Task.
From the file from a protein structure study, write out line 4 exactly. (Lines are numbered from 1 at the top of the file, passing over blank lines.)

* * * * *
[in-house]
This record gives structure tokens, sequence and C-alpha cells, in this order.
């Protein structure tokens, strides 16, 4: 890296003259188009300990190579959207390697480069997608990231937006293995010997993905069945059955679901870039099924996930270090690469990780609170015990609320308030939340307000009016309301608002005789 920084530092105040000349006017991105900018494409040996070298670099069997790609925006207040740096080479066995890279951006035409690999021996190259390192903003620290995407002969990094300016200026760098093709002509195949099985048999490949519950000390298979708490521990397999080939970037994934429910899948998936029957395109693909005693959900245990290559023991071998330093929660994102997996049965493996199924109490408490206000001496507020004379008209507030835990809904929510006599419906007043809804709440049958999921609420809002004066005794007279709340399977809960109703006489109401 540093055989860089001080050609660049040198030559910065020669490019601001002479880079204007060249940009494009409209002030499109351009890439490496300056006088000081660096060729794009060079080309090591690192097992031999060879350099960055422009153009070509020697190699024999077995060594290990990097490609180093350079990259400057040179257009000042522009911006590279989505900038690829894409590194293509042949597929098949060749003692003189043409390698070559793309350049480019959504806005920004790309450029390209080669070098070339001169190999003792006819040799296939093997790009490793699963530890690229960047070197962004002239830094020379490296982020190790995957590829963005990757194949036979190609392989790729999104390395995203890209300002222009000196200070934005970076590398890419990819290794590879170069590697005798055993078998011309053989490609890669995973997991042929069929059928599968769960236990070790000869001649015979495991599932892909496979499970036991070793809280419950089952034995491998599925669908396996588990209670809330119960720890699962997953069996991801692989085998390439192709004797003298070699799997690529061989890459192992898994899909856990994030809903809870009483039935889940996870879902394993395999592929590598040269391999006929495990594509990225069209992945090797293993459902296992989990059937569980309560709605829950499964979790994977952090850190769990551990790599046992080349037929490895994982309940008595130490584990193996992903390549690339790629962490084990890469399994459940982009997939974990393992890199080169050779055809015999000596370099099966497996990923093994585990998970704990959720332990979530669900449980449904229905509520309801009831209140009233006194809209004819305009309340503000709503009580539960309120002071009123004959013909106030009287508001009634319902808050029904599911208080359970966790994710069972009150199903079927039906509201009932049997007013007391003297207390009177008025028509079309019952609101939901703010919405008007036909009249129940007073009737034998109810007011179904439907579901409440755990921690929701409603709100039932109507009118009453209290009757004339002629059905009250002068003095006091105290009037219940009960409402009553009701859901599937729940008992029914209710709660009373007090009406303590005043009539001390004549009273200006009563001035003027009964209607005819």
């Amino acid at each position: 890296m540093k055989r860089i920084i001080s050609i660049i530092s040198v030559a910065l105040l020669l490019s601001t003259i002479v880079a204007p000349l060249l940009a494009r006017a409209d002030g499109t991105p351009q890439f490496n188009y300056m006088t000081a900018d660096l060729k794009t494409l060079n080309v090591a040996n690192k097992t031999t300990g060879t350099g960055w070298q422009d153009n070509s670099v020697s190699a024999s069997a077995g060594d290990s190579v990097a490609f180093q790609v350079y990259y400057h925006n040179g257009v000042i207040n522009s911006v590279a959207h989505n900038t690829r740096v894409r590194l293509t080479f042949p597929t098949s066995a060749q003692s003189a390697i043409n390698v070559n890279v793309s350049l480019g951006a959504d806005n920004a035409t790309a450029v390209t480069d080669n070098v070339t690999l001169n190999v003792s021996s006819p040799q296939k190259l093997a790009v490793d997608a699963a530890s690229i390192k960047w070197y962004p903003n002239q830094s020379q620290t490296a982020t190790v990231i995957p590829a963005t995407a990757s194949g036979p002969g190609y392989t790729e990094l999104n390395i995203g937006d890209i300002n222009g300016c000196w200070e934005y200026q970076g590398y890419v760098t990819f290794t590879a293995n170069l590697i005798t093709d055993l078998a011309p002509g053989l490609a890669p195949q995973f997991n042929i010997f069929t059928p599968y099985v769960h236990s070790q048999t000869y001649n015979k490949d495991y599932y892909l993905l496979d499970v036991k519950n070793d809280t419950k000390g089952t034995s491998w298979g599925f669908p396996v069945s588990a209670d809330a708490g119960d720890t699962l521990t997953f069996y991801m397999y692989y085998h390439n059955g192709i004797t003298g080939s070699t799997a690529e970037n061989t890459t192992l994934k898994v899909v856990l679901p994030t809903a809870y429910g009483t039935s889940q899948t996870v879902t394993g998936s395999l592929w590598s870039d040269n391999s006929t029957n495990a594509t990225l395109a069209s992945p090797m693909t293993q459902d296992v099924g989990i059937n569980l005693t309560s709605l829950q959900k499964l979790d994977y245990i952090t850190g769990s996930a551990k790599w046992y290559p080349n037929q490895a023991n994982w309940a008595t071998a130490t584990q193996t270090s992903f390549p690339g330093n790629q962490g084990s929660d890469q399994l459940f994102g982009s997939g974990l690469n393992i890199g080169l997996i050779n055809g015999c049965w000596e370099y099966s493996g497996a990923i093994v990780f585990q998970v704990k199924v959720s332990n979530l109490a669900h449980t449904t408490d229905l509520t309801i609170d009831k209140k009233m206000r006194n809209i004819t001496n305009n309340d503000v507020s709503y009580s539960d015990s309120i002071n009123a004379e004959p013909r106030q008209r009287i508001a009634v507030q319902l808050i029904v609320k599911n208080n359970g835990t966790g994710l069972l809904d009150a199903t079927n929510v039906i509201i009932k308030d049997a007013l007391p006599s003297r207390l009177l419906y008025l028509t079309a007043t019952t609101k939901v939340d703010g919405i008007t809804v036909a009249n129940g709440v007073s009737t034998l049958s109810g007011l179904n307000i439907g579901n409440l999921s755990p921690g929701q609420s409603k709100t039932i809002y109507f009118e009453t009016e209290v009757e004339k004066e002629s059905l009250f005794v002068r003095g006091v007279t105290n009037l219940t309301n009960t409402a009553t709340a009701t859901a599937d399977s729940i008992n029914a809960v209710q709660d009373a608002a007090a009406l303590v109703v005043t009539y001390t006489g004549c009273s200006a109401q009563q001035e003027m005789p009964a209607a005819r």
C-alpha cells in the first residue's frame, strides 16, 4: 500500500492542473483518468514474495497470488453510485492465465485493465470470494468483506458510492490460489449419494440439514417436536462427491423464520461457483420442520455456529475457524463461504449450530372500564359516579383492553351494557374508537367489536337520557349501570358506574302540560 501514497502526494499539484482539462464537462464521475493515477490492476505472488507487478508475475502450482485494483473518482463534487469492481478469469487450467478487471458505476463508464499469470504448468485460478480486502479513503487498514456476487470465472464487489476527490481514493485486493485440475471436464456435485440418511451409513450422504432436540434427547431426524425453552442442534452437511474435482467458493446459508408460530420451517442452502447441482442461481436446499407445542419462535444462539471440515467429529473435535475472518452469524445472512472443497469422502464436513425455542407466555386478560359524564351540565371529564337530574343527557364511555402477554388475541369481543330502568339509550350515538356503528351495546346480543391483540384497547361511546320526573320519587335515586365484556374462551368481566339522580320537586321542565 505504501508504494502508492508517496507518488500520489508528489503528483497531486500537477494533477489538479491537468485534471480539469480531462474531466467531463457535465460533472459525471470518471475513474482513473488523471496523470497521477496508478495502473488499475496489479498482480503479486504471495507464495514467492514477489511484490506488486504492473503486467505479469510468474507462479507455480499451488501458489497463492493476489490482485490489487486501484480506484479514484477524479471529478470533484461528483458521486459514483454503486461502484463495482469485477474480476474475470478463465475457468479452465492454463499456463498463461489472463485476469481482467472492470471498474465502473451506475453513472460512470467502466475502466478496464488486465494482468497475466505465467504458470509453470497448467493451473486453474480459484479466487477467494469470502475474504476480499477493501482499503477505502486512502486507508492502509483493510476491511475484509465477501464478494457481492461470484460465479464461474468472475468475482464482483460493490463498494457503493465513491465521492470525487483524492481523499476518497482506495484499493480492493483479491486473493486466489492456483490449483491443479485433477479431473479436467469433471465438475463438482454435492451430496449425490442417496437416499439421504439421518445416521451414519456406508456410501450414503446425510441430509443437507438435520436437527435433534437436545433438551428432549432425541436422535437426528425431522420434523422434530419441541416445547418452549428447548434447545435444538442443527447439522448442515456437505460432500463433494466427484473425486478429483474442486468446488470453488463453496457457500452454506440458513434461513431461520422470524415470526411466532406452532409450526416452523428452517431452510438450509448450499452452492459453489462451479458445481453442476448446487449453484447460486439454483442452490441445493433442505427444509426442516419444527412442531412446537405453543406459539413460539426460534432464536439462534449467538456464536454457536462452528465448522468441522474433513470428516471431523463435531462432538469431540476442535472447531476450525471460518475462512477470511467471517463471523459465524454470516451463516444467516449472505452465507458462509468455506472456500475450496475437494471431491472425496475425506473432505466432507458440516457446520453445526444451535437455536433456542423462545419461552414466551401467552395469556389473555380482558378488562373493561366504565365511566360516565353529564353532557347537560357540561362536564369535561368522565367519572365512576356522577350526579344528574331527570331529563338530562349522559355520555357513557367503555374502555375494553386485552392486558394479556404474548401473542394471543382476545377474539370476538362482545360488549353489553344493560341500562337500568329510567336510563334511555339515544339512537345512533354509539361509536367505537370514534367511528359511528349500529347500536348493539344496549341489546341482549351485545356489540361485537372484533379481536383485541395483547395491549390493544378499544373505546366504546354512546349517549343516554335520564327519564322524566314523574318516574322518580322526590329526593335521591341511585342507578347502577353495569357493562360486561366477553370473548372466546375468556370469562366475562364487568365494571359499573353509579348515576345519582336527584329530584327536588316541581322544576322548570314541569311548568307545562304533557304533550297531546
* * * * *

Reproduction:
């Amino acid at each position: 890296m540093k055989r860089i920084i001080s050609i660049i530092s040198v030559a910065l105040l020669l490019s601001t003259i002479v880079a204007p000349l060249l940009a494009r006017a409209d002030g499109t991105p351009q890439f490496n188009y300056m006088t000081a900018d660096l060729k794009t494409l060079n080309v090591a040996n690192k097992t031999t300990g060879t350099g960055w070298q422009d153009n070509s670099v020697s190699a024999s069997a077995g060594d290990s190579v990097a490609f180093q790609v350079y990259y400057h925006n040179g257009v000042i207040n522009s911006v590279a959207h989505n900038t690829r740096v894409r590194l293509t080479f042949p597929t098949s066995a060749q003692s003189a390697i043409n390698v070559n890279v793309s350049l480019g951006a959504d806005n920004a035409t790309a450029v390209t480069d080669n070098v070339t690999l001169n190999v003792s021996s006819p040799q296939k190259l093997a790009v490793d997608a699963a530890s690229i390192k960047w070197y962004p903003n002239q830094s020379q620290t490296a982020t190790v990231i995957p590829a963005t995407a990757s194949g036979p002969g190609y392989t790729e990094l999104n390395i995203g937006d890209i300002n222009g300016c000196w200070e934005y200026q970076g590398y890419v760098t990819f290794t590879a293995n170069l590697i005798t093709d055993l078998a011309p002509g053989l490609a890669p195949q995973f997991n042929i010997f069929t059928p599968y099985v769960h236990s070790q048999t000869y001649n015979k490949d495991y599932y892909l993905l496979d499970v036991k519950n070793d809280t419950k000390g089952t034995s491998w298979g599925f669908p396996v069945s588990a209670d809330a708490g119960d720890t699962l521990t997953f069996y991801m397999y692989y085998h390439n059955g192709i004797t003298g080939s070699t799997a690529e970037n061989t890459t192992l994934k898994v899909v856990l679901p994030t809903a809870y429910g009483t039935s889940q899948t996870v879902t394993g998936s395999l592929w590598s870039d040269n391999s006929t029957n495990a594509t990225l395109a069209s992945p090797m693909t293993q459902d296992v099924g989990i059937n569980l005693t309560s709605l829950q959900k499964l979790d994977y245990i952090t850190g769990s996930a551990k790599w046992y290559p080349n037929q490895a023991n994982w309940a008595t071998a130490t584990q193996t270090s992903f390549p690339g330093n790629q962490g084990s929660d890469q399994l459940f994102g982009s997939g974990l690469n393992i890199g080169l997996i050779n055809g015999c049965w000596e370099y099966s493996g497996a990923i093994v990780f585990q998970v704990k199924v959720s332990n979530l109490a669900h449980t449904t408490d229905l509520t309801i609170d009831k209140k009233m206000r006194n809209i004819t001496n305009n309340d503000v507020s709503y009580s539960d015990s309120i002071n009123a004379e004959p013909r106030q008209r009287i508001a009634v507030q319902l808050i029904v609320k599911n208080n359970g835990t966790g994710l069972l809904d009150a199903t079927n929510v039906i509201i009932k308030d049997a007013l007391p006599s003297r207390l009177l419906y008025l028509t079309a007043t019952t609101k939901v939340d703010g919405i008007t809804v036909a009249n129940g709440v007073s009737t034998l049958s109810g007011l179904n307000i439907g579901n409440l999921s755990p921690g929701q609420s409603k709100t039932i809002y109507f009118e009453t009016e209290v009757e004339k004066e002629s059905l009250f005794v002068r003095g006091v007279t105290n009037l219940t309301n009960t409402a009553t709340a009701t859901a599937d399977s729940i008992n029914a809960v209710q709660d009373a608002a007090a009406l303590v109703v005043t009539y001390t006489g004549c009273s200006a109401q009563q001035e003027m005789p009964a209607a005819r």